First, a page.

Pakistan deal reached to end cleric Qadri's protest

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Media caption,

Orla Guerin reports on the protests that have caused chaos in Pakistan

The Pakistani government has reached a deal with cleric Tahirul Qadri to end his mass protest near parliament in Islamabad, the two sides say.

Mr Qadri wanted the government to resign ahead of elections due in May. The government agreed to dissolve parliament before 16 March.

Pakistan was thrown into crisis on Tuesday by the protests and a court order to arrest PM Raja Pervez Ashraf.

Analysts say that Mr Ashraf is unlikely to be arrested imminently.

The head of Pakistan's anti-corruption agency has refused an order by the Supreme Court to arrest Mr Ashraf for allegedly taking bribes.

Fasih Bokhari of the National Accountability Bureau said investigations had not produced enough evidence to justify an arrest.

Mr Ashraf denies accepting bribes when he approved power generation projects as minister for water and power in 2010.


Mr Qadri signalled on Thursday that his four-day protest would end later in the day.

Talks began in the afternoon when a delegation of cabinet ministers and government members entered the bullet-proof container where he has been holed up since Tuesday with thousands of his supporters gathered alongside.

Information Minister Qamar Zaman Kaira told the AFP news agency that the talks were intended to resolve the stand-off, which has paralysed much of the centre of the capital.

His supporters, who have braved cold and heavy rain, reportedly broke into cheers and danced in the street at news of the dialogue.

"We have reached an agreement," Mr Qadri told his supporters said after the deal was reached. "Allah granted us a victory and now you can go home."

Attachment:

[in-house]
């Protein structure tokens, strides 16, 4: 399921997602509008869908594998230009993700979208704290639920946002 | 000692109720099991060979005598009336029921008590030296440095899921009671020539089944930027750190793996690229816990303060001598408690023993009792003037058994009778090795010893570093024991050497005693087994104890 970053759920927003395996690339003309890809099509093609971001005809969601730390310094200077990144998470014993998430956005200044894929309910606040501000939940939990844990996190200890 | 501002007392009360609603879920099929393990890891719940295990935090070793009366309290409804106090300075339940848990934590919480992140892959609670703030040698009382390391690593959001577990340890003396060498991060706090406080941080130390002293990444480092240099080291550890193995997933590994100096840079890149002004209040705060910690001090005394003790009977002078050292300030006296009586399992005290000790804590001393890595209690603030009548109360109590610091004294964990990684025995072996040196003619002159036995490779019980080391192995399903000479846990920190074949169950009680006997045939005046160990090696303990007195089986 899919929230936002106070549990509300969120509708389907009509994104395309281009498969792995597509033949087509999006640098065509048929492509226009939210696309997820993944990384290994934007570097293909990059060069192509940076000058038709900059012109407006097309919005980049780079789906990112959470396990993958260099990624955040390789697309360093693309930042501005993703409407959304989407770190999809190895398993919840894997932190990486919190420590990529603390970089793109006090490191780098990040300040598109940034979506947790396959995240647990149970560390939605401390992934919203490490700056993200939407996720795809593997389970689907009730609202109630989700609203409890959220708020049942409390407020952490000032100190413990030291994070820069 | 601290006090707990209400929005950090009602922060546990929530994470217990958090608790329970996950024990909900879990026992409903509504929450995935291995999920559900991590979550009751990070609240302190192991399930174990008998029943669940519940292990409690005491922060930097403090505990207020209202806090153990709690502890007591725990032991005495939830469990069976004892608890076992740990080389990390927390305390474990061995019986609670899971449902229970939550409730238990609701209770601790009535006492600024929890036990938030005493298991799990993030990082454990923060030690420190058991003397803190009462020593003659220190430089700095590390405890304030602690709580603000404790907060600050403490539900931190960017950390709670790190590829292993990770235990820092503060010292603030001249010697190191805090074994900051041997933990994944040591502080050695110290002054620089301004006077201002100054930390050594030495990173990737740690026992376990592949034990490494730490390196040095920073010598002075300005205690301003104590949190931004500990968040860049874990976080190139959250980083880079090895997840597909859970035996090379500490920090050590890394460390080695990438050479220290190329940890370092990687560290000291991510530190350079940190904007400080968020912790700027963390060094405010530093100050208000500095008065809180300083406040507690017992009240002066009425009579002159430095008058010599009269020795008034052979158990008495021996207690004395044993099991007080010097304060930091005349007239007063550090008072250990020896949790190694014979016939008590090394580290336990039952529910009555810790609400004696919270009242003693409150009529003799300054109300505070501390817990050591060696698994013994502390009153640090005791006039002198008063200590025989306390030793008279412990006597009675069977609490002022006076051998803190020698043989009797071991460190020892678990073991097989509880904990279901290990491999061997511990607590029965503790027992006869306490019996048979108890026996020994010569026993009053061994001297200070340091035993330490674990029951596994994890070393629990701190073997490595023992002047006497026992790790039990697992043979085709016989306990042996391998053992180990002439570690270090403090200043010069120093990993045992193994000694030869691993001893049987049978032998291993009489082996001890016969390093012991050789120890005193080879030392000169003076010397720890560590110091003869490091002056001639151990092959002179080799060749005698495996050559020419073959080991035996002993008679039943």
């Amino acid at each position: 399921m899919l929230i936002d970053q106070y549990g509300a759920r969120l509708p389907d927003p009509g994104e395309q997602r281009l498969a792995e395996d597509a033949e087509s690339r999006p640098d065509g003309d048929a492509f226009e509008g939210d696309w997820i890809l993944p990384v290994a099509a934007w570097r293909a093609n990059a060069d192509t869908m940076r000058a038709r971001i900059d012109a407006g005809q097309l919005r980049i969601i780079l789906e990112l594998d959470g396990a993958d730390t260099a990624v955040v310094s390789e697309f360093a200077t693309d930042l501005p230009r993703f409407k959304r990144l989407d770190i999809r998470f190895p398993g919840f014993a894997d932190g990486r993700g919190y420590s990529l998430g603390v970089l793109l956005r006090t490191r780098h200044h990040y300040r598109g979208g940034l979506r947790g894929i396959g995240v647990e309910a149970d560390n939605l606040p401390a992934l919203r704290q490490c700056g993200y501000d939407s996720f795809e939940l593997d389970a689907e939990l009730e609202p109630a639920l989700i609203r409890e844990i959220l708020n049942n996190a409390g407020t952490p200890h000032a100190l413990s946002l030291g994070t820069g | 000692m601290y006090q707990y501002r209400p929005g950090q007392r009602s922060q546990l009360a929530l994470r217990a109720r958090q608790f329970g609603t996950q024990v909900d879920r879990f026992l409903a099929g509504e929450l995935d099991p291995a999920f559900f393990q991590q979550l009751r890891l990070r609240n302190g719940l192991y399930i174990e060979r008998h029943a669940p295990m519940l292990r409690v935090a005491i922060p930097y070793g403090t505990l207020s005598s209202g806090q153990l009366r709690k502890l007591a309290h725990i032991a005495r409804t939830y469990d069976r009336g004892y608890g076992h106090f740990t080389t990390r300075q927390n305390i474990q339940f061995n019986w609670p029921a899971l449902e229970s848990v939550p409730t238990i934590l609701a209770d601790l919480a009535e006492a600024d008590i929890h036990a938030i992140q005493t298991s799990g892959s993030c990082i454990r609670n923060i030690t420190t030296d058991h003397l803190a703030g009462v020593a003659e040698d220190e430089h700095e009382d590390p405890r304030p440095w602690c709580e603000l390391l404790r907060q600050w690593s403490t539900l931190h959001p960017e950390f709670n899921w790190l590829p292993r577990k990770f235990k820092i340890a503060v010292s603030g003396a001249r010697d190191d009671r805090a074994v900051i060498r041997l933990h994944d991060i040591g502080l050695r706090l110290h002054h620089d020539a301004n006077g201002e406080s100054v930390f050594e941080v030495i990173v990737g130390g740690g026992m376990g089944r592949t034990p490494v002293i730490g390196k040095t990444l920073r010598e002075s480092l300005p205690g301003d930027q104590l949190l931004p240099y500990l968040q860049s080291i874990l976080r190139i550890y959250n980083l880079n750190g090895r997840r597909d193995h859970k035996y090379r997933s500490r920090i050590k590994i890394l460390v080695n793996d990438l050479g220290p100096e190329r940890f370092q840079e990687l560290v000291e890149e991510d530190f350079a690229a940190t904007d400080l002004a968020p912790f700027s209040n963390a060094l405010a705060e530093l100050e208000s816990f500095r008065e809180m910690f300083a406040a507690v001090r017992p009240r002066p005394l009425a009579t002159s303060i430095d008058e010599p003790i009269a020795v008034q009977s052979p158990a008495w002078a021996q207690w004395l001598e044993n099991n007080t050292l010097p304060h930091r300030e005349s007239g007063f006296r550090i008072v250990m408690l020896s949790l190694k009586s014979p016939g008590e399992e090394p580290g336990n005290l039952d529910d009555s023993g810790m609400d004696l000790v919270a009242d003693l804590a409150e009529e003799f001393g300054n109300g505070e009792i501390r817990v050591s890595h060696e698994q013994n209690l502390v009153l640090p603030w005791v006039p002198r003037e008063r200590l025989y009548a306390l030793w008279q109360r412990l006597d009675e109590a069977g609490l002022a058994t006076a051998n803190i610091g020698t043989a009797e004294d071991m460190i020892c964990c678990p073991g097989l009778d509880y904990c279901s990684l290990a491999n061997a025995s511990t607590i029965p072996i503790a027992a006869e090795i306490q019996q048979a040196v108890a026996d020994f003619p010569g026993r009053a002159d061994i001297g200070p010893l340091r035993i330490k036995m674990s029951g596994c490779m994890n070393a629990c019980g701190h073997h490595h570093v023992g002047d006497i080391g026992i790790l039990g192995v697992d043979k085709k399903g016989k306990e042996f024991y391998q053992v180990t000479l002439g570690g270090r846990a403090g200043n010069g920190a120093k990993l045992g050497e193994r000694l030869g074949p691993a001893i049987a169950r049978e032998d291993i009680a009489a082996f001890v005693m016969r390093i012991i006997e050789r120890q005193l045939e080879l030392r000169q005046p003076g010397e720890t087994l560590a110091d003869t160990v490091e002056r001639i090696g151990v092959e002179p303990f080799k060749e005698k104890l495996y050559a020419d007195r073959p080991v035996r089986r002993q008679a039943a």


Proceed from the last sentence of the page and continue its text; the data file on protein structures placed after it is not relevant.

However, the BBC's M Ilyas Khan in Islamabad says the deal concedes none of the cleric's major demands and merely allows him to save face.

Under the terms of the deal, the government will dissolve parliament ahead of a a scheduled date of 16 March so that elections, due in May, can take place within 90 days. They have also agreed to discuss electoral reforms.

The government also agreed that the caretaker administration, which normally precedes elections, would be chosen in consultation with all parties.

However, Mr Qadri's demand that the army be consulted on the structure of the interim administration was rejected.

His march from Lahore to Islamabad culminated in a mass rally on Monday evening.

Clashes briefly erupted on Tuesday but the mass protest has been largely peaceful.

The cleric has said he wanted the military and judiciary to be involved in installing a caretaker government to oversee the forthcoming elections.

But he suffered a setback on Wednesday when the leader of the main opposition, the Pakistan Muslim League, refused to back his protests.

There has been speculation that Mr Qadri may be fishing for a role for the military and the judiciary when it comes to the appointment of a caretaker government to oversee over the forthcoming elections.